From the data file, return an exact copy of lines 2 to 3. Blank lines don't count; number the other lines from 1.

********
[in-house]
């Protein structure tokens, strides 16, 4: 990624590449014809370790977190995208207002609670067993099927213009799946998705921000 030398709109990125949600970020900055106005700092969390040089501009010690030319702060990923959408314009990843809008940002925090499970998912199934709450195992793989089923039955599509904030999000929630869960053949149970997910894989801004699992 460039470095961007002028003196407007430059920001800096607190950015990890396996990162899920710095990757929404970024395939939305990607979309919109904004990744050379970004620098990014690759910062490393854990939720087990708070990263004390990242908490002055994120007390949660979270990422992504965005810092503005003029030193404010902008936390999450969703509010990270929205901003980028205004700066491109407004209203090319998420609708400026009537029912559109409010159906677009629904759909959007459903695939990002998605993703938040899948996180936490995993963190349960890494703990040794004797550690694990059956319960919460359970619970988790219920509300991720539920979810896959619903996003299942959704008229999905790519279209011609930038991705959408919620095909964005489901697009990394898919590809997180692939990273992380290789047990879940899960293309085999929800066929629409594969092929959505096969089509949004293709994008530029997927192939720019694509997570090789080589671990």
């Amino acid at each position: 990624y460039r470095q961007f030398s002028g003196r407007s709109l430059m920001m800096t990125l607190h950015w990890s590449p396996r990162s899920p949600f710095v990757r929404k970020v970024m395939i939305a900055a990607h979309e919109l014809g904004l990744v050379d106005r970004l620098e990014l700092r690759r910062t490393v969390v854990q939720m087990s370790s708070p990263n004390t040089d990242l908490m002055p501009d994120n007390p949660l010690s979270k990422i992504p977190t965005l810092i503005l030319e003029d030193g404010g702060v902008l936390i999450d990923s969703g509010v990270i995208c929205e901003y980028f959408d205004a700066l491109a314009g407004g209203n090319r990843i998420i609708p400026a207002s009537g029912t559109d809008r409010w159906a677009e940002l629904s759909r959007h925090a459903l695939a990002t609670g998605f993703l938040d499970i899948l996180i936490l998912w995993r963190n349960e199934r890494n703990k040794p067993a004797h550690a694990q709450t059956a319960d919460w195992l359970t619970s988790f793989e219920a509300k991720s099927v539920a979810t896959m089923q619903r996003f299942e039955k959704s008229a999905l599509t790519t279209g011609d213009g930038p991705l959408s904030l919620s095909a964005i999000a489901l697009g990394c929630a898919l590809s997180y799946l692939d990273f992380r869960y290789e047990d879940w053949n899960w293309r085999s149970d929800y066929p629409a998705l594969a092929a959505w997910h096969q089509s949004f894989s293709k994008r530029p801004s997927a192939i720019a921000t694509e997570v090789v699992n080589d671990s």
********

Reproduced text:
């Protein structure tokens, strides 16, 4: 990624590449014809370790977190995208207002609670067993099927213009799946998705921000 030398709109990125949600970020900055106005700092969390040089501009010690030319702060990923959408314009990843809008940002925090499970998912199934709450195992793989089923039955599509904030999000929630869960053949149970997910894989801004699992 460039470095961007002028003196407007430059920001800096607190950015990890396996990162899920710095990757929404970024395939939305990607979309919109904004990744050379970004620098990014690759910062490393854990939720087990708070990263004390990242908490002055994120007390949660979270990422992504965005810092503005003029030193404010902008936390999450969703509010990270929205901003980028205004700066491109407004209203090319998420609708400026009537029912559109409010159906677009629904759909959007459903695939990002998605993703938040899948996180936490995993963190349960890494703990040794004797550690694990059956319960919460359970619970988790219920509300991720539920979810896959619903996003299942959704008229999905790519279209011609930038991705959408919620095909964005489901697009990394898919590809997180692939990273992380290789047990879940899960293309085999929800066929629409594969092929959505096969089509949004293709994008530029997927192939720019694509997570090789080589671990």
């Amino acid at each position: 990624y460039r470095q961007f030398s002028g003196r407007s709109l430059m920001m800096t990125l607190h950015w990890s590449p396996r990162s899920p949600f710095v990757r929404k970020v970024m395939i939305a900055a990607h979309e919109l014809g904004l990744v050379d106005r970004l620098e990014l700092r690759r910062t490393v969390v854990q939720m087990s370790s708070p990263n004390t040089d990242l908490m002055p501009d994120n007390p949660l010690s979270k990422i992504p977190t965005l810092i503005l030319e003029d030193g404010g702060v902008l936390i999450d990923s969703g509010v990270i995208c929205e901003y980028f959408d205004a700066l491109a314009g407004g209203n090319r990843i998420i609708p400026a207002s009537g029912t559109d809008r409010w159906a677009e940002l629904s759909r959007h925090a459903l695939a990002t609670g998605f993703l938040d499970i899948l996180i936490l998912w995993r963190n349960e199934r890494n703990k040794p067993a004797h550690a694990q709450t059956a319960d919460w195992l359970t619970s988790f793989e219920a509300k991720s099927v539920a979810t896959m089923q619903r996003f299942e039955k959704s008229a999905l599509t790519t279209g011609d213009g930038p991705l959408s904030l919620s095909a964005i999000a489901l697009g990394c929630a898919l590809s997180y799946l692939d990273f992380r869960y290789e047990d879940w053949n899960w293309r085999s149970d929800y066929p629409a998705l594969a092929a959505w997910h096969q089509s949004f894989s293709k994008r530029p801004s997927a192939i720019a921000t694509e997570v090789v699992n080589d671990s």